Discussion in 'Weekly Poll' started by Chrissie_Lay, Mar 7, 2017.
So you didn't know Salgado was going?
Hadn't a clue
Didn't he used to play for Blackburn?
Amusingly (to me, anyway) I was sitting in front of two south-easterners (from their accents) on the bus fromt the car park to the halls.
"Couldn't hold this show in London", said one, "You would only get Londoners, Nowhere has car parking like this except maybe Docklands, and that's hell to get to".
"Quicker for us to come here" replied his friend. So clearly not all south easterners are that parochial.
Well, the South East covers a rather large area and it is quite possible that their places of residence are not well served by trains/underground making access to central London as much of a pain as for them as is getting to the NEC for me.
In my case it isn't about being parochial but about convenience and the fact that I have rarely spent more than a few hours at any exhibition (except the Paris air show but that was work), which is the real reason for not going. The admission isn't (wasn't as the show has finished) unreasonable but the travelling, if I were to spend only a couple of hours at the show, makes it unrealistic. This also means that I only ever go to these shows if they are 1, in London and 2, Free admission. Any other arrangement isn't practical, that or I am just awkward!
Rail costs are a peculiarity of the UK!
I drive about 3 miles to a neraby station and park for £3.50 on a Saturday.
If I were to have bought a return ticket with railcard from start to end (BAW to BHI return) it would have been £60.70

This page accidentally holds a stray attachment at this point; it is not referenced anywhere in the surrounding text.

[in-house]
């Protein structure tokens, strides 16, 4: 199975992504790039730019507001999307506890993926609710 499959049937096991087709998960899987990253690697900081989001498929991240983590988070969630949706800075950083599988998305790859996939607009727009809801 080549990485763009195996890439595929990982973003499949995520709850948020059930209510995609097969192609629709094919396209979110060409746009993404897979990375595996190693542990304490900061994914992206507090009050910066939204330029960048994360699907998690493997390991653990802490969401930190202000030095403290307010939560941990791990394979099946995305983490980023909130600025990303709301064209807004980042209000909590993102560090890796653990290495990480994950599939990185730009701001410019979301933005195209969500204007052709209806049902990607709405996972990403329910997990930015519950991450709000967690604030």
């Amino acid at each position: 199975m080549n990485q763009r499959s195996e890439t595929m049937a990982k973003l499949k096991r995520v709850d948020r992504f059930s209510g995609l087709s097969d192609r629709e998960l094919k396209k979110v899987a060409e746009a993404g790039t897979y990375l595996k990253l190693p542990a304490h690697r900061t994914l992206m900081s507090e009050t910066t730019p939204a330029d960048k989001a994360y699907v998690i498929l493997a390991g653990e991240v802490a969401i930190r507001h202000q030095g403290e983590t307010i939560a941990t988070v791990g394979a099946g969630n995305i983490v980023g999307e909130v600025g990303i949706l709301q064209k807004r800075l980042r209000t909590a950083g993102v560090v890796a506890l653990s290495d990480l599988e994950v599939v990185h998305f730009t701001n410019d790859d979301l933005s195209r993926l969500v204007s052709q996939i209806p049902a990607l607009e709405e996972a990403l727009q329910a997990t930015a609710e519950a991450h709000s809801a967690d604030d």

I bought a return with railcard from BAW to BAN, then when I changed trains in Reading I bought a return from BAN to BHI; £10.85 + £16.60 yet the railway operators still maintain that they are selling you the cheapest ticket. Clearly they lie !
BAW to many stations in the Midlands is incredibly good value these days; Oxford is only £8.50 return on a Saturday or Sunday. What's baffling to me is why, if the return journey (to almost anywhere in the UK) is on a different day to the outward journey, the ticket price basically doubles. One year I really would like to stop over near the NEC and attend the show on at least 2 days but the rail fare system means it's unlikely I would be able to afford to do so
Railway pricing is the blackest of magic, performed by men in black cloaks with silver stars upon them and women in strange pointed hats around bubbling cauldrons. At least that might explain some of it!
I started using the trains again last year for the first time in over forty years. Just for return trips to London travelling across some days and using off-peak return bought online. I couldn't find a day return (like the old cheap day return option of my teens) to go to the photography show so bought an off-peak return, return within a month. I also printed out from the rail-times site the times of all the trains back. They were all marked peak. I assumed that my off-peak ticket would be valid as I had picked train times from the website when I bought it - it proved so. But I am really confused as to whether there is such a thing as a day return (cheaper than an off-peak return) and whether all you can buy on the day are fully flexible tickets valid on peak trains. Plus if all trains are marked peak on the website how the hell do you know which aren't?
And what about the railway Hotels. Leeds had the Queens (at City station) and Great Northern; they exist but seem know't to do with the railway.
Why can't I book a return ticket from Nottingham to London with a couple of dinner bed and breakfasts all with no fuss and at modest cost. (Modest cost being first class travel with a couple of nights b and b thrown in).
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